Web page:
representing both sides of the issue. Many scientists, engineers, and PhDs will
say hydraulic fracturing is perfectly safe. But if it is so safe why did the
industry take steps to exempt the process from the EPA regulations and pass
legislation to keep secret the chemicals used? In addition, accidents do happen and we all
remember the disastrous mess of the Gulf oil spill last year. We don’t want the
same thing to happen in our own backyard.
Our country, and in particular our own state of Ohio, are on
the precipice of a dangerous and slippery slope. The discovery of huge gas
deposits beneath the previously unapproachable shale could be the answer to our
financial and oil crisis—if it is harvested in a safe manner. This could mean
no more dependence on foreign oil and could bring in large revenues for
personal and state bank accounts.
Everyone could profit from this discovery but it must be
done in a way that won’t destroy our clean air and water. Currently, the
fracking process is just too dangerous with too many unknowns—including what
chemicals are used and their affect on the environment—to blindly fall for this
gold rush. What benefits can we possibly reap if we are dead or too sick to
enjoy them? Please contact your state representative to halt the explosive
growth of the natural gas industry in our state until safer methods are set in
place. Hurry before it is too late.
- Fracking, the Music Video (fool.com)
Gold Mine at Our Feet
Ohio could be sitting atop a gold mine! Ohio sits on top of both Marcellus and Utica shale deposits which harbor enough natural gas to last us for many years to come. It is literally a gold mine at our feet. It is estimated that perhaps trillions of cubic feet of gas and billions of barrels of oil are buried under Ohio’s
Many stand to gain a lot of money from mining Ohio’s natural gas deposits. Energy companies are reportedly paying landowners $1500 per acre plus royalties for the rights to drill on their property. The state of Ohio also hopes to make up huge deficits from the money they stand to gain from leasing drilling rights to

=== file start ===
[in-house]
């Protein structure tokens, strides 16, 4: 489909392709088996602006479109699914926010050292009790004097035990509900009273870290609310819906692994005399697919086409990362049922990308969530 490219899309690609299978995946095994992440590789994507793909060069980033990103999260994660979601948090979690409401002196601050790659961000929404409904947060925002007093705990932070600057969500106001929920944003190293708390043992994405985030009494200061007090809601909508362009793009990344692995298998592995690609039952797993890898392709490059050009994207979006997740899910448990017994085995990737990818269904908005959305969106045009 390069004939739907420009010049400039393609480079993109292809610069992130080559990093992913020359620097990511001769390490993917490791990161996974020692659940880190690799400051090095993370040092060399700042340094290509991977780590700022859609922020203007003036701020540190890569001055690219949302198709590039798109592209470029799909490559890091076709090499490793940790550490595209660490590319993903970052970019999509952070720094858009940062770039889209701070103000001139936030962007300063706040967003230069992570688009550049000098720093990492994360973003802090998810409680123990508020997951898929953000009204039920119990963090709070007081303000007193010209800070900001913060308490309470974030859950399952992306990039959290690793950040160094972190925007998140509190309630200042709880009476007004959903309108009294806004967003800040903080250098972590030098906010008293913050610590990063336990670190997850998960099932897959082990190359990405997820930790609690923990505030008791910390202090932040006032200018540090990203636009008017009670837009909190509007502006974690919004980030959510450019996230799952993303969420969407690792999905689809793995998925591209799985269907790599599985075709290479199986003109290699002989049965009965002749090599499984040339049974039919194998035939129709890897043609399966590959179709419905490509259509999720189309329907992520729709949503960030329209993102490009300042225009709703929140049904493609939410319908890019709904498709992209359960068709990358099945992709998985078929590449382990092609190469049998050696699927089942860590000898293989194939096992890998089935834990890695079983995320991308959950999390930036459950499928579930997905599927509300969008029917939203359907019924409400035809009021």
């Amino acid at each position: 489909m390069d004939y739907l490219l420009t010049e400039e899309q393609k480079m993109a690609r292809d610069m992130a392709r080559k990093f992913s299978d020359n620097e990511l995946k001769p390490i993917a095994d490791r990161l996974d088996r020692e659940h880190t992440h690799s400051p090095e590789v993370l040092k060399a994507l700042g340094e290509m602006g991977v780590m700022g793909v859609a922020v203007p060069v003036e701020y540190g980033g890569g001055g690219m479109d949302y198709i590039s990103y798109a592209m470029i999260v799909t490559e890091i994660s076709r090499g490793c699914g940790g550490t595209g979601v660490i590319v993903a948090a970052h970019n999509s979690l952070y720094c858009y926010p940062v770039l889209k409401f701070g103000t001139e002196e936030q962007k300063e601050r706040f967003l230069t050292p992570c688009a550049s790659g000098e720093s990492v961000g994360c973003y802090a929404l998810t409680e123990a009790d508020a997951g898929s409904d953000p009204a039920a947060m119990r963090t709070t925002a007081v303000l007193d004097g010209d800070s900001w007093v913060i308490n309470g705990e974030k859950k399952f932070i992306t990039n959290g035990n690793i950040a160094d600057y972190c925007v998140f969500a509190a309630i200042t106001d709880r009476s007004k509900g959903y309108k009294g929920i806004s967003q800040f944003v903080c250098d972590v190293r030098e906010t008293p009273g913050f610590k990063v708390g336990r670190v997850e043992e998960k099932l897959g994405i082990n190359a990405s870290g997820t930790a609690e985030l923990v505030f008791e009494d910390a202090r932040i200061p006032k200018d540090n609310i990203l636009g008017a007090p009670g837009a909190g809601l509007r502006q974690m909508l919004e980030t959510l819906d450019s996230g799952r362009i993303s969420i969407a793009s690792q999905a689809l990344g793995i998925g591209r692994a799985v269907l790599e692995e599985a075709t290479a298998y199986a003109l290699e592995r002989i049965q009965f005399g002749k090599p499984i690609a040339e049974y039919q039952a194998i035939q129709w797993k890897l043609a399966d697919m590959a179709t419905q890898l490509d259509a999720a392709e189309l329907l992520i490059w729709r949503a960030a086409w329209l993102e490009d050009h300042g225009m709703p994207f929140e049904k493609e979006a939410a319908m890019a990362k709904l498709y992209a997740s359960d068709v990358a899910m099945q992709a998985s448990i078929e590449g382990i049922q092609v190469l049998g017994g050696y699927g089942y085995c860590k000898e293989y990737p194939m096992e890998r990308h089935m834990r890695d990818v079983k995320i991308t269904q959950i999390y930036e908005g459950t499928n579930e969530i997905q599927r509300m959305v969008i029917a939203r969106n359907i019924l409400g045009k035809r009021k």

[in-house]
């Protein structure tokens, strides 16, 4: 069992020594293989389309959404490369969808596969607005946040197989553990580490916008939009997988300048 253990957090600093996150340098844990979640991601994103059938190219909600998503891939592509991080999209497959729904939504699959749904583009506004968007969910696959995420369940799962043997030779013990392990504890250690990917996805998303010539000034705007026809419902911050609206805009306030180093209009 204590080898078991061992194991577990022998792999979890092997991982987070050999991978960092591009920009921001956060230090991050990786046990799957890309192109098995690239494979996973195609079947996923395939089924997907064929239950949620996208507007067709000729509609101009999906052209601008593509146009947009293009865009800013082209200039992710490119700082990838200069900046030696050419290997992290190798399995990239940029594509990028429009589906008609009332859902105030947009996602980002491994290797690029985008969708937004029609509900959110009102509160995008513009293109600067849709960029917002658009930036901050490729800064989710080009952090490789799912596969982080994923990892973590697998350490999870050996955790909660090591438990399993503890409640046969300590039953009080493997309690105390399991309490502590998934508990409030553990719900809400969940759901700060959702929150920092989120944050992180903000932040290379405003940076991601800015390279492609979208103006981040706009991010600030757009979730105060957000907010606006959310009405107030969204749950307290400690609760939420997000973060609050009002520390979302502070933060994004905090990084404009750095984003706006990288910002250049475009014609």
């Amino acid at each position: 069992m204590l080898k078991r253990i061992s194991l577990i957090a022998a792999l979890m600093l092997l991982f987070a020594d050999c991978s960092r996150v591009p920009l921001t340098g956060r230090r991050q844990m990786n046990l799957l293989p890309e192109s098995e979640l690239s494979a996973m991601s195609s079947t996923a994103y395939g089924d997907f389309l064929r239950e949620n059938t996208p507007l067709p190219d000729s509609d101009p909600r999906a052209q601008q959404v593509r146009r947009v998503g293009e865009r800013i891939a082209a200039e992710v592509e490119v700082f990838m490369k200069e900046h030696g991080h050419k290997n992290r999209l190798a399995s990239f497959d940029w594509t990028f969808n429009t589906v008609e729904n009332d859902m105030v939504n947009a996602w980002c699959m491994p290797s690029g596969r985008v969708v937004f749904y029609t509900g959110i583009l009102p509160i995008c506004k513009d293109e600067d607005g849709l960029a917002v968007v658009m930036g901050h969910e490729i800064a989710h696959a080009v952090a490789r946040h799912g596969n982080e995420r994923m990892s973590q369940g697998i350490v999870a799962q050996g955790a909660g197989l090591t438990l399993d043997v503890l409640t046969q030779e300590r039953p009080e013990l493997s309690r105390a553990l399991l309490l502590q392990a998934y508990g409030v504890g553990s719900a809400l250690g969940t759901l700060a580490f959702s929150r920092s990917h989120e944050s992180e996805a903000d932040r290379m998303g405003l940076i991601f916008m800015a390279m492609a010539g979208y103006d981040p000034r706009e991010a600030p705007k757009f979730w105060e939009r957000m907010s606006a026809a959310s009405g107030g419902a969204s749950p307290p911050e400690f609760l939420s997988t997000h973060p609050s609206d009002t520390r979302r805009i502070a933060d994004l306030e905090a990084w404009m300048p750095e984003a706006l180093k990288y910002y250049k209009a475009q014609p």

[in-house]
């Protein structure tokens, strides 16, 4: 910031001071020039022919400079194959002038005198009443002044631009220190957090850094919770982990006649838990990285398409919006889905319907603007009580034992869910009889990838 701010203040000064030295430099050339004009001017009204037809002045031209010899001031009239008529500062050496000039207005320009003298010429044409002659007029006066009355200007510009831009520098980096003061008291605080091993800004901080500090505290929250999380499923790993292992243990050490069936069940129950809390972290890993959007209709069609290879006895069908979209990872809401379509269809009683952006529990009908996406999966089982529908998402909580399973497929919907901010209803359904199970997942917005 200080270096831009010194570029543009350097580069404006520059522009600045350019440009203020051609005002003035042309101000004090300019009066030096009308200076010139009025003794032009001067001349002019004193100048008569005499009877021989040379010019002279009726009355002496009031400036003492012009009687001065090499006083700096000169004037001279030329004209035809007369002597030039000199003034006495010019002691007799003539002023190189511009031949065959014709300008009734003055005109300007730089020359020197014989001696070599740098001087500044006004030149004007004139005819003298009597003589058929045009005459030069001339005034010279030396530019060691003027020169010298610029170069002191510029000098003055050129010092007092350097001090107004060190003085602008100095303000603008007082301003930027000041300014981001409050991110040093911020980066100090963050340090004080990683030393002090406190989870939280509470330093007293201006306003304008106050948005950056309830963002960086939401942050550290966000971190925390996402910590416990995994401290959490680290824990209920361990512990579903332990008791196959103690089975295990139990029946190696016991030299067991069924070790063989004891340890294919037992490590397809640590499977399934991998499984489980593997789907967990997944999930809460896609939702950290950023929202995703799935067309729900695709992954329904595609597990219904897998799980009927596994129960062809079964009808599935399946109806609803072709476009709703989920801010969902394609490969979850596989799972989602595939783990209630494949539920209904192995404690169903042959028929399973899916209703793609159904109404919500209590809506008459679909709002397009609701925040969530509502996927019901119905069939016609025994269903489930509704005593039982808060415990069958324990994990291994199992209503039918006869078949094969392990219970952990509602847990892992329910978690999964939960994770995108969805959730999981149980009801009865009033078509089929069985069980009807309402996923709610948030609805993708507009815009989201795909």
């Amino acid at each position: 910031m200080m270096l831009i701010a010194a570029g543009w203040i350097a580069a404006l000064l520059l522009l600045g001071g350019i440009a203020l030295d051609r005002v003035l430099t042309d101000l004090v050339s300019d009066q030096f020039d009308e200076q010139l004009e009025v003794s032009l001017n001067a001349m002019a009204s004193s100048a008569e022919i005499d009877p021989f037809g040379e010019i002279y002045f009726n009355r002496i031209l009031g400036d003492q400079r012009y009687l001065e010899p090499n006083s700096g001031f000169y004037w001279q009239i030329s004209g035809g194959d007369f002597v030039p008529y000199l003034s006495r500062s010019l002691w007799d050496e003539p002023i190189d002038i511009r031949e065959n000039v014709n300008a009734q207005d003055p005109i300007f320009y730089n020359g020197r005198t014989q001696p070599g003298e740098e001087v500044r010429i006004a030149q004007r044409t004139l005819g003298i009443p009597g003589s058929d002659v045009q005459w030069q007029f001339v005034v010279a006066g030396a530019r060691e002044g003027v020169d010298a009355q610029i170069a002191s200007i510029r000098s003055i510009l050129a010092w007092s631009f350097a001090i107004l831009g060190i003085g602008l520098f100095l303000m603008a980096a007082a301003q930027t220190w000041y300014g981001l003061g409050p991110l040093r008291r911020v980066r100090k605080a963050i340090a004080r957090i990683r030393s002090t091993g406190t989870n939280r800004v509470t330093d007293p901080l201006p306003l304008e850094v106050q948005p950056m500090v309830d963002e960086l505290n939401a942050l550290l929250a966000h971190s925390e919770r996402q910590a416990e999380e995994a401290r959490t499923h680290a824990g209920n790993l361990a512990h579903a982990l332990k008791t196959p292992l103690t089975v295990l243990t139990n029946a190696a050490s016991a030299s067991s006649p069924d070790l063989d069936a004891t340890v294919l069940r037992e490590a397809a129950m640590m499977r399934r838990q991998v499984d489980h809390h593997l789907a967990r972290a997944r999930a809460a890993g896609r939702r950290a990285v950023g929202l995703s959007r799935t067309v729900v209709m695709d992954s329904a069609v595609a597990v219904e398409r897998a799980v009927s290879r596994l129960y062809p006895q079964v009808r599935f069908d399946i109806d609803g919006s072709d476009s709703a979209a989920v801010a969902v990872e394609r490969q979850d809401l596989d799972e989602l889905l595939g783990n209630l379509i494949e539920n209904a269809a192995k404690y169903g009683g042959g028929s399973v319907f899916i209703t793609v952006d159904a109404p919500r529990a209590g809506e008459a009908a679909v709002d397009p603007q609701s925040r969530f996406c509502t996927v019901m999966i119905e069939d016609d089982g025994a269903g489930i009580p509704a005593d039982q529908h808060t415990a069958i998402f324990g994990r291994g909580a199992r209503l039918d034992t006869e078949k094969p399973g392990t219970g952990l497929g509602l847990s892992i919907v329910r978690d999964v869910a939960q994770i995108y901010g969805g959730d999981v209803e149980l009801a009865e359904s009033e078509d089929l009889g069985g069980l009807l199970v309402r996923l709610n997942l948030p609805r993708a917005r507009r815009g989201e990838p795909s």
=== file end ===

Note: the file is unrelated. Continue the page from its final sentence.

energy companies to drill on state-owned lands in the state parks. Governor
Kasich has said this is a huge windfall for the state.
Several Ohio cities were hoping for a financial windfall for treating the brine from natural
gas wells but the Ohio Environmental Protection Agency announced Tuesday, May
17, that cities won’t be able to treat the brine which is then dumped into
streams after treatment. The agency says it is concerned that the brine will
pose a pollution risk. The Ohio EPA’s recommended form of disposal is the use
of injection wells thousands of feet underground.
Steubenville, East Liverpool, and Warren, Ohio hoped to make money from the energy companies by treating the brine; but Warren is the only city currently treating brine for a
Lisbon-based company. The treated brine is then dumped into the Mahoning River;
however, the city’s treatment process does not remove salt from the wastewater.
The Ohio EPA announced it will not renew Warren’s permit to treat such brine
which expires in January.
Robert Disch, East Liverpool’s utility director, estimates his city could make at least
$168,000 a year. Chuck Murphy, Steubenville’s wastewater superintendent, said
his city could make as much as $300,000 a year. Tom Angelo, director of
Warren’s water-pollution-control plant, had hoped to charge as much as $150,000
a year to take the brine.
In eastern Ohio, energy companies are paying landowners for the right to drill into the
Marcellus and the thicker, more deeply buried Utica shale deposits. Companies
have so far drilled 59 Marcellus wells and an additional 10 into the Utica.
Hundreds more could be drilled, especially if Utica wells produce large amounts
of gas, and possibly oil.
Even though the State of Ohio hopes to lease land to energy companies, this process could
be bogged down for some time until it is determined who actually owns the
mineral rights to the land. The Ohio Department of Natural Resources wants to
open state parks for drilling. Officials say that proceeds from leases and
royalty payments would help reduce a $560 million maintenance backlog in state
Also, a bill was introduced in the House on Wednesday, May 18, by Rep. Dave Hall,
R-Killbuck, chairman of the House’s Agriculture and Natural Resources
Committee, which states that land owned by universities or that the state
bought with legal agreements that restrict how it can be used, would be
unavailable for drilling. “We wanted to show where you could drill and where
you could not,” said Hall, who sponsored the bill. The bill also creates a
five-member board to review all drilling applications and make a decision
within 15 days.